Russia and coalition forces should find solution for Idlib: Erdoğan
The ongoing developments in Syria’s northwestern province of Idlib could lead to “heavy consequences” if not prevented, said President Recep Tayyip Erdoğan on Sept. 16, stressing to take action with Russia and coalition forces.
The most important issue of the meeting with Russian President Vladimir Putin on Sept. 17 will be Idlib, Erdoğan told journalists on his route from Azerbaijan to Turkey.
“Let’s all take steps against terror groups among rebels. But one should not be in a position to bomb there on pretext,” he said, recalling the Syrian regime and Russia’s military offensive in the rebel-stronghold Idlib, which is said to be against terror groups there.
“We will discuss bilateral issues and particularly the issue of Syria,” he said, elaborating on a bilateral meeting with Putin in the Black Sea resort of Sochi in Russia.
The president warned against “unbearable” results of ongoing military attacks in Idlib. “We should find a solution with Russia and coalition forces without giving any chance to this,” he said.
Erdoğan said he would discuss the issue of Idlib both on the sidelines of the upcoming United Nations General Assembly meetings in New York and during his visit to Germany.
The situation in the rebel-stronghold is silent in the past few days after the demarche of Ankara, but Turkey has yet to be satisfied over this break of military attacks in Idlib.
“Turkey undertakes the political and humanitarian burden. Some 3.5 million people are residing in Turkey. Turkey will be the place for shelter for people in the case of a refugee influx,” said the president.
The Turkish government has made contingency preparations on the Syrian side of the border, he said.
“We cannot act like the West. Our behavior will be more protective,” Erdoğan said, noting that this attitude has a heavy burden.
“We have been meeting our responsibility in Syria. We have been fighting all the terrorist groups. Likewise, we have a fight against terror in Idlib too. We have 12 observation points there. Russia has 10, Iran has a few. We are making efforts to protect innocent people there with these observation points,” said Erdoğan when asked about a possibility of a joint operation with Russia in order to open a humanitarian corridor.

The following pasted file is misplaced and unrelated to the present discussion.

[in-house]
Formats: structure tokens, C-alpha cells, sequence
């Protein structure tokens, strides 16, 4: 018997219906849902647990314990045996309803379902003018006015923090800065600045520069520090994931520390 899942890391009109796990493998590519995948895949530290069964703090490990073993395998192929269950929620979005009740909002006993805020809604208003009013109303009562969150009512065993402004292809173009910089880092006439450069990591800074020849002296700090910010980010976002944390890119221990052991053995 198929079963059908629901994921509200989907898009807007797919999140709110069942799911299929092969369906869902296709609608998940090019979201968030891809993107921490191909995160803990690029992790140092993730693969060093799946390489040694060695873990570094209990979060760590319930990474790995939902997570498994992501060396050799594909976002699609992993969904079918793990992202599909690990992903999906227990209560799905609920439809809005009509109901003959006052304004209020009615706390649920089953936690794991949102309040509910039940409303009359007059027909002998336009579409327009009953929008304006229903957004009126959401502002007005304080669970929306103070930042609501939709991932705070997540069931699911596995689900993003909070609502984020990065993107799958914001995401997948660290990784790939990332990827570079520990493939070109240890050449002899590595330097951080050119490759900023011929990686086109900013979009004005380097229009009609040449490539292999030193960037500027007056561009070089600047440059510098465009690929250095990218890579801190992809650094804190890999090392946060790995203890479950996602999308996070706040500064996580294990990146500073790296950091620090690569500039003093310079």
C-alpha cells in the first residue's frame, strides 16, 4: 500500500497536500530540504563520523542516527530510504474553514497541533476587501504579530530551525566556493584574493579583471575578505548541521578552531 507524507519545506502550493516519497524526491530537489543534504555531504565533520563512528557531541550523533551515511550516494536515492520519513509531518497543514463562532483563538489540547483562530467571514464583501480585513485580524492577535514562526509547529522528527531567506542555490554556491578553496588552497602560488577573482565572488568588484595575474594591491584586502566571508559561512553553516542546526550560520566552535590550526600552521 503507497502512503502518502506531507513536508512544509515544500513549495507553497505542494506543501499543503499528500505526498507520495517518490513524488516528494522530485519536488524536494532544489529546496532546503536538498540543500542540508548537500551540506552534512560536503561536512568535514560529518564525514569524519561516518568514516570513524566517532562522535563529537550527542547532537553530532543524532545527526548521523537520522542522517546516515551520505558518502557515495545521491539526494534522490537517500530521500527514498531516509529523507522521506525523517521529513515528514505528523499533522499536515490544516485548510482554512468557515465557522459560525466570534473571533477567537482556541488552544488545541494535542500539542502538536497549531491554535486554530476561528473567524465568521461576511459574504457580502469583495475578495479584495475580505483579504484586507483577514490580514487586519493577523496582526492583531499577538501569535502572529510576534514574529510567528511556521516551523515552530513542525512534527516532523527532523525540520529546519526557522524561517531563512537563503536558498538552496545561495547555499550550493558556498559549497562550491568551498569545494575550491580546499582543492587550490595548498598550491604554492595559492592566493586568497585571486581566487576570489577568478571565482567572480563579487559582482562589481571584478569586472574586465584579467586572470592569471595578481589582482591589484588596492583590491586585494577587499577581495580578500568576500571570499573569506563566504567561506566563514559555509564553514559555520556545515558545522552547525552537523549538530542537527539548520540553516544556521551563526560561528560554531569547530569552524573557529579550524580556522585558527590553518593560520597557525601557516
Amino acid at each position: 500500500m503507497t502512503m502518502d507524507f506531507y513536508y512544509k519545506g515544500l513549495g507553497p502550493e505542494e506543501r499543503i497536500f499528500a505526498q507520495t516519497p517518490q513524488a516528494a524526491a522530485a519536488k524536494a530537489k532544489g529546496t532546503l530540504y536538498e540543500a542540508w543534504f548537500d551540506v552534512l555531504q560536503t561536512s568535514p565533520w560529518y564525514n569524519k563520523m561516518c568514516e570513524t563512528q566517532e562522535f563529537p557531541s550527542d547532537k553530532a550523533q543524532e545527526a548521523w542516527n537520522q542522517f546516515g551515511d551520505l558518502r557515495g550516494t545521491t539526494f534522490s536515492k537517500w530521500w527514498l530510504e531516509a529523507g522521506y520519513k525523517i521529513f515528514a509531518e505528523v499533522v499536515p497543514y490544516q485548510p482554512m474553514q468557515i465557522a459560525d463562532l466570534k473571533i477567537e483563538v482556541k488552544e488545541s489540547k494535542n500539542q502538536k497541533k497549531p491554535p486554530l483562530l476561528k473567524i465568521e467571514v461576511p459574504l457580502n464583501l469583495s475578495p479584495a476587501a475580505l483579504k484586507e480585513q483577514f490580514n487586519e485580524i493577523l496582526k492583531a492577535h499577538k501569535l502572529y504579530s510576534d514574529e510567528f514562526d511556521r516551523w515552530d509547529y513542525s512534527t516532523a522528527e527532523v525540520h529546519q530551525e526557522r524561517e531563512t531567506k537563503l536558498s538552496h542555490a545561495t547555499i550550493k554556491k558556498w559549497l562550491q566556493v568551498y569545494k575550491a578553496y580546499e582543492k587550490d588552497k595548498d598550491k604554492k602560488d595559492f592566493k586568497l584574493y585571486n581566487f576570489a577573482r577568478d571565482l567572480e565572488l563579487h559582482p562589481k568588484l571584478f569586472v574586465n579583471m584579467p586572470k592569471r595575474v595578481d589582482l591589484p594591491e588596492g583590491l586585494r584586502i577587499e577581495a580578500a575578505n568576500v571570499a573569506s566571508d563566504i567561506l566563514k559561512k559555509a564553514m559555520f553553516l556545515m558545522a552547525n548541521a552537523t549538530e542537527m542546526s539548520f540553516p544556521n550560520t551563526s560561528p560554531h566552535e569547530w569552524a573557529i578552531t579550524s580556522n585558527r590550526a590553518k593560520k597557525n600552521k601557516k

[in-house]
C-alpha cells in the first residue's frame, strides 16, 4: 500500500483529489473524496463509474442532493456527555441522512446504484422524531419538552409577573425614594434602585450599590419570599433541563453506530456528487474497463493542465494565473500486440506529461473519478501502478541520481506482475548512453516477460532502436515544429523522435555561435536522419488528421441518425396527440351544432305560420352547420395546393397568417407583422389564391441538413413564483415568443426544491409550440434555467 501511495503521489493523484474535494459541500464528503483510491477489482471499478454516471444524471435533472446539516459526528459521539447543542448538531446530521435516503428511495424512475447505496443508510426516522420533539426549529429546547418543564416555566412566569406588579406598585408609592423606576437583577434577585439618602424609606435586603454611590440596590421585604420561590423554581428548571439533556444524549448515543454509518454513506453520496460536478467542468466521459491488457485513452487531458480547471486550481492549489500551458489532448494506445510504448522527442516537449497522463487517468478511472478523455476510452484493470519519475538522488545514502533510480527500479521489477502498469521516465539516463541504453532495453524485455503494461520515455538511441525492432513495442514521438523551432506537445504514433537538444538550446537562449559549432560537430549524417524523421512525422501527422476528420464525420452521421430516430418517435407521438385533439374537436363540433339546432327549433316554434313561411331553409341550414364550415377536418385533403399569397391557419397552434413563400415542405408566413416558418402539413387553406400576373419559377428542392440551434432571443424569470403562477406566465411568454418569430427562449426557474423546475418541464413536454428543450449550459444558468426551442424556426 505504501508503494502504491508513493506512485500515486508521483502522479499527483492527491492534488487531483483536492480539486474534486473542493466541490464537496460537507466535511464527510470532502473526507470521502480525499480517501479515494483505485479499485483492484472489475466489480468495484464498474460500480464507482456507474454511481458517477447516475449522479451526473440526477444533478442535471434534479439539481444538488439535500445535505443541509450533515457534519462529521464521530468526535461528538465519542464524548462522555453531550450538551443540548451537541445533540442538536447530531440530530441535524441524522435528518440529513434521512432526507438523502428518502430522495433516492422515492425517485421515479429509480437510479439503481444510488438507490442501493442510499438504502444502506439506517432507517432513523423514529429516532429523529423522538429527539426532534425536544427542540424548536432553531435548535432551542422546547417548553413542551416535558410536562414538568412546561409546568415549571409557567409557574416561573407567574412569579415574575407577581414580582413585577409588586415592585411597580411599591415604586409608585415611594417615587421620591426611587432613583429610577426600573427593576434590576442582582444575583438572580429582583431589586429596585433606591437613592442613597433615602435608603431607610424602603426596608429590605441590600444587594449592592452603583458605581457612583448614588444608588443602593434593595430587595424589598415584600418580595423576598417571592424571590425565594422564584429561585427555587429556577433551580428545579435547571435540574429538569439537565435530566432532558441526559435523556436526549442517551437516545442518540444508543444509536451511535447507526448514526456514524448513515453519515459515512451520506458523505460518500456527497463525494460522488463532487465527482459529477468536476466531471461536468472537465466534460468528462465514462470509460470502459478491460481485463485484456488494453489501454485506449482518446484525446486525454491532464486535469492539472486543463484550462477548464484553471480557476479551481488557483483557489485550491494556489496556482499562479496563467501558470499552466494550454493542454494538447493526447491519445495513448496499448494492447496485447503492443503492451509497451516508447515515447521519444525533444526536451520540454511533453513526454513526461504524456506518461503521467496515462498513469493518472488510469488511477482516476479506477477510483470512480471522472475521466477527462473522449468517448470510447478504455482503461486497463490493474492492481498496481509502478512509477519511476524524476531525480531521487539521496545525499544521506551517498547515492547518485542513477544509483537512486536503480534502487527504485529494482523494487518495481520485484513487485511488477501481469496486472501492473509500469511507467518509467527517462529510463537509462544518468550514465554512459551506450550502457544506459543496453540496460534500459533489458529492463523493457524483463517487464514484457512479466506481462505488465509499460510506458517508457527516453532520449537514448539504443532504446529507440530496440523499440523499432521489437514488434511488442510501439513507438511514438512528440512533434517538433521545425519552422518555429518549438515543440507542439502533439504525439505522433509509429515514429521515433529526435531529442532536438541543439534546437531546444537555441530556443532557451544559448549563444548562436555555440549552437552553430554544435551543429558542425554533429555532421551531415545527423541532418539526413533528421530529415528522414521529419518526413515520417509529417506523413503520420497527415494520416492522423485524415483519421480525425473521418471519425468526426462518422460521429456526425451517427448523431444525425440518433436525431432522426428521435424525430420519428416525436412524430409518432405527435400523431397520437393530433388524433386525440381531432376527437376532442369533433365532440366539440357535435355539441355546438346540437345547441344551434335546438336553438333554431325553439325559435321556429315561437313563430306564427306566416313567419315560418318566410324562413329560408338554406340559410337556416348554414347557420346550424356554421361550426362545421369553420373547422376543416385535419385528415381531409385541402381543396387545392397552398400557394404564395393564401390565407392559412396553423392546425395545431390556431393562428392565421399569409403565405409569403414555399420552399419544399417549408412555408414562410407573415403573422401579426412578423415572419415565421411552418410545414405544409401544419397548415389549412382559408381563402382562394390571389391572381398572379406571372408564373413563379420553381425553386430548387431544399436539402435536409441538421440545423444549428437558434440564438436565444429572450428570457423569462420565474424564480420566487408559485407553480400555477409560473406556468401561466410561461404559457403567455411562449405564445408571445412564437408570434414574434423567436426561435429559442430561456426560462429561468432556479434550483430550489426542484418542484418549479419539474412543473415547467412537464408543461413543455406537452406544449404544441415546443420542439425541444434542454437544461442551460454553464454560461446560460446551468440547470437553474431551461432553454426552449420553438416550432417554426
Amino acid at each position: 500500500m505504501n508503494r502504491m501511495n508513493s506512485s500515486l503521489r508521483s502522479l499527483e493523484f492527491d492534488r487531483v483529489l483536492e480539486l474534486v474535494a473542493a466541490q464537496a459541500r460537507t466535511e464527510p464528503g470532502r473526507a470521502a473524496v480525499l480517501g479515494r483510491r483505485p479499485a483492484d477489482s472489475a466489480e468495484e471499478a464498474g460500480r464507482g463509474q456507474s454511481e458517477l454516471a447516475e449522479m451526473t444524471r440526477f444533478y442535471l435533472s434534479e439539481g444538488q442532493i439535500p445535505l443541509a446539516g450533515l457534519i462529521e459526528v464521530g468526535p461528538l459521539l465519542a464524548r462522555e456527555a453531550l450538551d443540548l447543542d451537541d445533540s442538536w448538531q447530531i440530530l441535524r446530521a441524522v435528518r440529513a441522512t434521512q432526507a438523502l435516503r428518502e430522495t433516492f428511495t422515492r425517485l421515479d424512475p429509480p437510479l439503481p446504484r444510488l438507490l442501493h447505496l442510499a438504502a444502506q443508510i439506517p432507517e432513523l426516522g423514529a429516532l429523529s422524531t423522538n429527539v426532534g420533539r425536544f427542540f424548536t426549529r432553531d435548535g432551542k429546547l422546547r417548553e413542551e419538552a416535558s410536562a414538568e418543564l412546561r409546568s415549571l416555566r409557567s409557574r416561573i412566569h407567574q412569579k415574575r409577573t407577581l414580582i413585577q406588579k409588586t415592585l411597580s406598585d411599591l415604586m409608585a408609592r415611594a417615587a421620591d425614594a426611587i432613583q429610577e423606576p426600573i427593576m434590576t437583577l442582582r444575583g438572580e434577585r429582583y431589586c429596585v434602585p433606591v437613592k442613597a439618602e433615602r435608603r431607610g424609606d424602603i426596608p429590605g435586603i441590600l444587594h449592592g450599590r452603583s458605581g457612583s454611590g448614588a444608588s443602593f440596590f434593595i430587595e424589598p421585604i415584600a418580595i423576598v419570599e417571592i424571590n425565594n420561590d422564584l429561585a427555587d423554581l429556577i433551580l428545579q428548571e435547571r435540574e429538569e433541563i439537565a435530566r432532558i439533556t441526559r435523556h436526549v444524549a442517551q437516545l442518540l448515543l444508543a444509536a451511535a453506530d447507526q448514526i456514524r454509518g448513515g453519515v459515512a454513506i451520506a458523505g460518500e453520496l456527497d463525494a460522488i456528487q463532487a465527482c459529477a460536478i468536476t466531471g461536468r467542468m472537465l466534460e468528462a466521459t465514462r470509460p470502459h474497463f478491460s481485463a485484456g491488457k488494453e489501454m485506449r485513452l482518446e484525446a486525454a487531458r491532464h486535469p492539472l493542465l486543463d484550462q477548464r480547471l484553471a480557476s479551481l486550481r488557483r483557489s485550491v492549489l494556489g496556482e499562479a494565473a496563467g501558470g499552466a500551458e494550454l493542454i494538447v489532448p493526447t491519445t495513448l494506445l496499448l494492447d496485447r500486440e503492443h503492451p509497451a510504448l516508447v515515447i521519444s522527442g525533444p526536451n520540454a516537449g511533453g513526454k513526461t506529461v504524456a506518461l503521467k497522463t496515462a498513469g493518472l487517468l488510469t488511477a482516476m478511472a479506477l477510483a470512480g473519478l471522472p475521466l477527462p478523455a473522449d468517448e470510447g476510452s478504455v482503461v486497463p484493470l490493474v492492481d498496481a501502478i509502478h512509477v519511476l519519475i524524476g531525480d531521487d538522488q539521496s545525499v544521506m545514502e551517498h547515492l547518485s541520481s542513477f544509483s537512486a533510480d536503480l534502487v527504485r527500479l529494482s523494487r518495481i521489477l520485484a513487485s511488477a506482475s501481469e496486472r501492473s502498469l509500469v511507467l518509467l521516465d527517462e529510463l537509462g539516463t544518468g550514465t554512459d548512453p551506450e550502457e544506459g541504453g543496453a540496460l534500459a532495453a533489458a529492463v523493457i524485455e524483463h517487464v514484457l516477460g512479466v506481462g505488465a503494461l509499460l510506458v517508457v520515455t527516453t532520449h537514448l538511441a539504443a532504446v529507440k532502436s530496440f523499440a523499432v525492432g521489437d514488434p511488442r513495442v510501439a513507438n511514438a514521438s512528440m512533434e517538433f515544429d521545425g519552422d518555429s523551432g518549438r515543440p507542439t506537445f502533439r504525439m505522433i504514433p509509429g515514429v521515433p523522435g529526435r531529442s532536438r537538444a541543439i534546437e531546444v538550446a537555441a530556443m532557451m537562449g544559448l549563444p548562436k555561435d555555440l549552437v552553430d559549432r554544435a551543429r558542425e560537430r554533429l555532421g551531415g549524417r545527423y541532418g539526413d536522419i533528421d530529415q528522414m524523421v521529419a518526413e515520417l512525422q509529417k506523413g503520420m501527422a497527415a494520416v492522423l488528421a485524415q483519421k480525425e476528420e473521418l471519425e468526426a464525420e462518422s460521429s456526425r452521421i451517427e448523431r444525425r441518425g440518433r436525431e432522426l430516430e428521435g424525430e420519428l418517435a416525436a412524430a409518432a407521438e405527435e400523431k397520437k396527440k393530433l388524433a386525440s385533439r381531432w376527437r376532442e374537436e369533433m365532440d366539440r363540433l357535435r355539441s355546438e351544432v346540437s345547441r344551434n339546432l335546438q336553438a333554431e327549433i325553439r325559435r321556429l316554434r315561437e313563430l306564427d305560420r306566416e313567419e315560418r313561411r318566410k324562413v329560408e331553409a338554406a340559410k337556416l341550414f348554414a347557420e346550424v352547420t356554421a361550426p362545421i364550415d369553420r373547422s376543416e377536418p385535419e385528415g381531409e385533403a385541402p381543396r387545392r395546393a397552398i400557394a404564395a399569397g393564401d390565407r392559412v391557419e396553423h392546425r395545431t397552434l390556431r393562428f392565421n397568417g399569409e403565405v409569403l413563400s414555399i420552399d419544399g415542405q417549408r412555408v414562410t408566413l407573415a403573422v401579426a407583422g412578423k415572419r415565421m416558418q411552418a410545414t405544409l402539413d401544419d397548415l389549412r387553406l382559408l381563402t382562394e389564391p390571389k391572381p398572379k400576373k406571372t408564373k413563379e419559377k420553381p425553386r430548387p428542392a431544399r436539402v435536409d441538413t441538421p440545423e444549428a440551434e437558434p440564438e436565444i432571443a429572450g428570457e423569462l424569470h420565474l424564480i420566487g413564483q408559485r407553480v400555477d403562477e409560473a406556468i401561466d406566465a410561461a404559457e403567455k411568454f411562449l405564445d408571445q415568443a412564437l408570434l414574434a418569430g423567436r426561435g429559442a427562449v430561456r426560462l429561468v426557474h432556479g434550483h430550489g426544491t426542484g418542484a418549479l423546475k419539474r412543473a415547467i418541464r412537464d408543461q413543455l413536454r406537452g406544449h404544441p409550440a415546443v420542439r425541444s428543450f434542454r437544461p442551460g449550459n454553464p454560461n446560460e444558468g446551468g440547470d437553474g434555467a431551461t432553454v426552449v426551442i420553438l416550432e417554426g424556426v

The president drew attention to the “regime’s terror” in Idlib.
“How will we take measures against this wave of terror? What will the coalition forces do? What will be the approach of Mr. Putin from now on?” he said.
“Let’s take steps together and take measures against terror groups among the opposition, but not be in a position of bombing there on pretexts,” he also said, adding, “armistice and ceasefire is valid for all.”
Erdoğan called on relevant parties for burden sharing about the refugee problem. Ankara has reinforced its observation points there and has taken other measures as well, because Turkey is the most vulnerable country regarding the situation in Syria.
“All countries have parceled Syria, despite the rhetoric of territorial integrity there,” the president said, noting that other countries have several military bases.
Turkey does not have those kinds of ambitions, but focuses on making Syria’s new constitution, holding elections both within and outside of Syria.
“In this sequel, let’s all leave Syria together. There is no other way out,” Erdoğan said. He recalled Iran and Russia’s rhetoric that it was the Syrian regime that invited these foreign troops.
“If you are invited by the regime, we are invited by the Syrian people. This is the difference. We do not recognize the regime. We recognize the Syrian people,” he said.
The people of Idlib are holding Turkish flags, not Russian, American, German or French, because Turkey did not leave the suffered people alone, said the president.